These were the first Lithuanian words Ingrid heard. The sound was amusing, something like, “Pla-pla-pla, pla-pla-pla? Pla pla-pla, pla-pla-pla?”
Ingrid got curious – what’s there in that kašiukas? What do these funny words mean?
She noticed an elegant man in a beautiful coat; he looked so pre-war. He handed the woman five červonsai – five ten-ruble notes in all – and got something in exchange, something wrapped in a napkin. That something was dripping with fat.
Ingrid remembered – she also had five červonsai! She had five červonsai! She found her purse, pulled it out with her frozen fingers.
The purse was shaped like a dog, her dad’s gift! Ingrid unzipped it, took out the money, shoved it to the woman, and got a piece of kugel! Oh, how warm it was, how soft, how well it smelled… and that greasy paper was so tasty to suck on! It’s impossible to describe how scrumptious that kugel was.
Ingrid sat near the steps of Žaliakalnis funicular. She was barely alive; her hands were frost-bitten and her belly bloated with hunger. Some old woman noticed her and took her to her place on the hill. Ingrid fell ill with heavy pneumonia and stayed in bed until spring. After she got better, the old woman moved her to a tiny shed to sleep on the hay with a goat. She told Ingrid to look after that goat and would also send her into town to beg. And she would hardly ever feed Ingrid.
Exhausted after a long day, Ingrid would fall onto the hay in the shed, but she couldn’t sleep – she had to keep fighting off rats, crawling onto her body. And she would weep, wiping her tears with her purse shaped like a dog. She would tell the dog all her pain and sorrow. That purse never had enough time to dry.
During those nights in the shed, Ingrid would think about her mom and dad, and home. She remembered how strict her parents were, how they taught her table manners, taught her to be delicate with food and to use the utensils properly. She had to hold her arms pressed to her sides, and they would put expensive saucers under her arms. If she were to relax the muscles, the saucers would fall.
She remembered delicious fried potatoes with the sauce. If she failed to eat them in an elegant way, using knife and fork, she had to leave them for her brothers. They would get to finish off the potatoes, and Ingrid had to watch.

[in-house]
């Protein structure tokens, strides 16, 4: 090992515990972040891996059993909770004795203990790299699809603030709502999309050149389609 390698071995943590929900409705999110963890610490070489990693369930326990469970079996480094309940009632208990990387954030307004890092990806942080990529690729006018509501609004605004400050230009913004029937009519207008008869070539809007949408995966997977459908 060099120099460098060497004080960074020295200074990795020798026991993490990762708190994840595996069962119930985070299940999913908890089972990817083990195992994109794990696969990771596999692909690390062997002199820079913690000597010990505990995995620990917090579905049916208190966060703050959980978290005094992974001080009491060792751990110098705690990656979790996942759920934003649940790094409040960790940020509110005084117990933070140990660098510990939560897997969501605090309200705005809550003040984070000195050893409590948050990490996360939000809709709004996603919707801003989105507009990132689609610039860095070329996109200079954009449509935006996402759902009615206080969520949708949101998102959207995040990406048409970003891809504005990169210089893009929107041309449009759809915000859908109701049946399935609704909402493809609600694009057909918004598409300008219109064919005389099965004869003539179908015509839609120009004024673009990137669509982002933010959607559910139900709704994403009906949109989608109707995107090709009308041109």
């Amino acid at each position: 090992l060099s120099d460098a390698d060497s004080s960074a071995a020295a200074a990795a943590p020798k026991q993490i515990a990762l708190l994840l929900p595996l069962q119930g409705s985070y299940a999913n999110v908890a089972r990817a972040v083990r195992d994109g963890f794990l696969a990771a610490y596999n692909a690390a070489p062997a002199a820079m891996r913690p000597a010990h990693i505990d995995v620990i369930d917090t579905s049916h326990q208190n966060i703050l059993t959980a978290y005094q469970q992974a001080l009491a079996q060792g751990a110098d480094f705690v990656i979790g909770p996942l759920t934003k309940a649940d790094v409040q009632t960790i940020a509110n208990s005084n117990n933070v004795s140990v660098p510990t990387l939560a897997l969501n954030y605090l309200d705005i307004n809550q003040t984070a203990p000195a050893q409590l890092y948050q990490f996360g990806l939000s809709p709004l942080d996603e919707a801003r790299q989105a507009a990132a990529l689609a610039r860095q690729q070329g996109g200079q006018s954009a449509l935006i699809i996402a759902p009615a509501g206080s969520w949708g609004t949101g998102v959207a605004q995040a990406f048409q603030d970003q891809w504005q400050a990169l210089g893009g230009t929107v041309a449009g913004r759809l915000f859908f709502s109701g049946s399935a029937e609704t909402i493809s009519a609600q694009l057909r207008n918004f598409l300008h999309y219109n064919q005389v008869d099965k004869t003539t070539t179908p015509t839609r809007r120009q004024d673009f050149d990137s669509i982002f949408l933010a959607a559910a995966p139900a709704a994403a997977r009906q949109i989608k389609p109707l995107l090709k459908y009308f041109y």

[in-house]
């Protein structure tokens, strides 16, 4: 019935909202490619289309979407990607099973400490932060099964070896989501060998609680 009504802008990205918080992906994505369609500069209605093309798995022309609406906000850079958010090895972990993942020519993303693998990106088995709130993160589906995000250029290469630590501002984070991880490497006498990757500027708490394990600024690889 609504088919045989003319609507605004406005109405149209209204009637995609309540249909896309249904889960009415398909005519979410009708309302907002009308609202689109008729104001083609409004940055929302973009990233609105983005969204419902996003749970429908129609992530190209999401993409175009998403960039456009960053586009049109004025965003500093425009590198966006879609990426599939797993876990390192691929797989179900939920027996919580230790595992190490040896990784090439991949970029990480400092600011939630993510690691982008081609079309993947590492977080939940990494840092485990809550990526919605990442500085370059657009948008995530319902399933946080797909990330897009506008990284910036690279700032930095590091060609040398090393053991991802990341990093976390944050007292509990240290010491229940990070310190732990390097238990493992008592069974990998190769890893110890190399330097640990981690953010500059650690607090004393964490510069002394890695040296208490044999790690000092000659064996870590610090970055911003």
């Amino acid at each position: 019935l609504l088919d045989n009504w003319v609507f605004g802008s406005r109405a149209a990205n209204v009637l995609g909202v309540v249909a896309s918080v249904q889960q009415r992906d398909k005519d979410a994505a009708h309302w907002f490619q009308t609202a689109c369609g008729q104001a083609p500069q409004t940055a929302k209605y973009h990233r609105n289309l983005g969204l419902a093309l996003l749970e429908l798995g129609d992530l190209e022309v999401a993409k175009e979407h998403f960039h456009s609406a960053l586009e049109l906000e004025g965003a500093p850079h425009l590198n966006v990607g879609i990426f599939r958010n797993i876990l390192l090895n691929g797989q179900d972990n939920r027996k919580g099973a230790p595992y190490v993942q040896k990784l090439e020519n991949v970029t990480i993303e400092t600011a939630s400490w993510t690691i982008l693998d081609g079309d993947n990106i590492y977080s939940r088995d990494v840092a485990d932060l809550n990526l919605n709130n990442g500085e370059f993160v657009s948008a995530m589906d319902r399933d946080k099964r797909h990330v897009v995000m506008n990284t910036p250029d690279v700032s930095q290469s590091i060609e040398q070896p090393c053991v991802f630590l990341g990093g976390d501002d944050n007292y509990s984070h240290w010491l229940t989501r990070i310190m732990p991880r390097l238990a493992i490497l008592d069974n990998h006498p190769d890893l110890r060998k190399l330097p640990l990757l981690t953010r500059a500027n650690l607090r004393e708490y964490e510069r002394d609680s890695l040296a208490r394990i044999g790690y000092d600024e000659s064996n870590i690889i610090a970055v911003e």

She remembered their house, devastated after the Russian siege: the door kicked out, the dishes smashed, the radio broken. Memories kept flashing in her mind, of days in Königsberg, all in ruins after the bombings, of nights in the cellar of their demolished house.
She would remember her mother’s songs.
Ingrid’s mother died of hunger. She had felt she was going to die. She had repeatedly instructed her daughter, “Ingrid, find me a coffin, any kind of a box. I don’t want to be shoved into the ground just like that.”
But it’s one thing to find some planks to light a fire and a very different thing to find a coffin. Where was a nine-year-old girl supposed to get it?
Frau Ramm’s body was wrapped into a blanket – adijalas – and laid out for the wake on a bench, placed in a wide corridor between two flights of stairs. Ingrid spent three nights near her mother’s dead body. During those nights, she sang of all the songs her mother had ever sung to her.
Ingrid would also often remember a little knife, pressed into her wrist. An image would flash, of her mother, trying to pluck her courage to cut her daughter’s veins, because life had become unbearable.
Next time her mother took her to the bridge. It was the end of winter, ice-floes were floating along the river. Her mother tied a scarf over Ingrid’s eyes. They were supposed to jump off the bridge together. But Ingrid resisted, fiercely…